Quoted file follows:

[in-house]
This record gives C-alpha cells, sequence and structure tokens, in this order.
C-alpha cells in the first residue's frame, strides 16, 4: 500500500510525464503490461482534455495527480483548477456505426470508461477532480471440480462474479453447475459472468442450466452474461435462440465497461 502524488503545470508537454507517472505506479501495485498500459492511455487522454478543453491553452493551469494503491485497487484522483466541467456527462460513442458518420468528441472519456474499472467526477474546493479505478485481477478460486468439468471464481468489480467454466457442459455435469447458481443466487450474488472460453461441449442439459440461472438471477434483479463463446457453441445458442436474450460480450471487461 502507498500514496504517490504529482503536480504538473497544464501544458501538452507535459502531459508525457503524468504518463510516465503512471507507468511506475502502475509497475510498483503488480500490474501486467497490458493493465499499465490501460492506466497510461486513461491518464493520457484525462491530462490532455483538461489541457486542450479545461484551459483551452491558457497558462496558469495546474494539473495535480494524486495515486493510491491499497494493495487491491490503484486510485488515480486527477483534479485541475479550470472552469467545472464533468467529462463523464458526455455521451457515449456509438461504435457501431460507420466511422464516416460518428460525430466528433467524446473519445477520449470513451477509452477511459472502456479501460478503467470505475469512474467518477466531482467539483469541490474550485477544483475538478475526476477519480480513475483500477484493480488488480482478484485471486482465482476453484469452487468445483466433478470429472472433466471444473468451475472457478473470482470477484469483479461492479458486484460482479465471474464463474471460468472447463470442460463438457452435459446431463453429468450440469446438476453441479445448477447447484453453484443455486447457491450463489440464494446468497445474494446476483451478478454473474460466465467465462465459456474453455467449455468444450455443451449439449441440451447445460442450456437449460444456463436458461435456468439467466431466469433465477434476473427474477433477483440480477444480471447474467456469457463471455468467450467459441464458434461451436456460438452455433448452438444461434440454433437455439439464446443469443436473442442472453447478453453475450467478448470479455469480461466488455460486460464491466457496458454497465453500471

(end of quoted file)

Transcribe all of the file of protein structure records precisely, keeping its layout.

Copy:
[in-house]
This record gives C-alpha cells, sequence and structure tokens, in this order.
C-alpha cells in the first residue's frame, strides 16, 4: 500500500510525464503490461482534455495527480483548477456505426470508461477532480471440480462474479453447475459472468442450466452474461435462440465497461 502524488503545470508537454507517472505506479501495485498500459492511455487522454478543453491553452493551469494503491485497487484522483466541467456527462460513442458518420468528441472519456474499472467526477474546493479505478485481477478460486468439468471464481468489480467454466457442459455435469447458481443466487450474488472460453461441449442439459440461472438471477434483479463463446457453441445458442436474450460480450471487461 502507498500514496504517490504529482503536480504538473497544464501544458501538452507535459502531459508525457503524468504518463510516465503512471507507468511506475502502475509497475510498483503488480500490474501486467497490458493493465499499465490501460492506466497510461486513461491518464493520457484525462491530462490532455483538461489541457486542450479545461484551459483551452491558457497558462496558469495546474494539473495535480494524486495515486493510491491499497494493495487491491490503484486510485488515480486527477483534479485541475479550470472552469467545472464533468467529462463523464458526455455521451457515449456509438461504435457501431460507420466511422464516416460518428460525430466528433467524446473519445477520449470513451477509452477511459472502456479501460478503467470505475469512474467518477466531482467539483469541490474550485477544483475538478475526476477519480480513475483500477484493480488488480482478484485471486482465482476453484469452487468445483466433478470429472472433466471444473468451475472457478473470482470477484469483479461492479458486484460482479465471474464463474471460468472447463470442460463438457452435459446431463453429468450440469446438476453441479445448477447447484453453484443455486447457491450463489440464494446468497445474494446476483451478478454473474460466465467465462465459456474453455467449455468444450455443451449439449441440451447445460442450456437449460444456463436458461435456468439467466431466469433465477434476473427474477433477483440480477444480471447474467456469457463471455468467450467459441464458434461451436456460438452455433448452438444461434440454433437455439439464446443469443436473442442472453447478453453475450467478448470479455469480461466488455460486460464491466457496458454497465453500471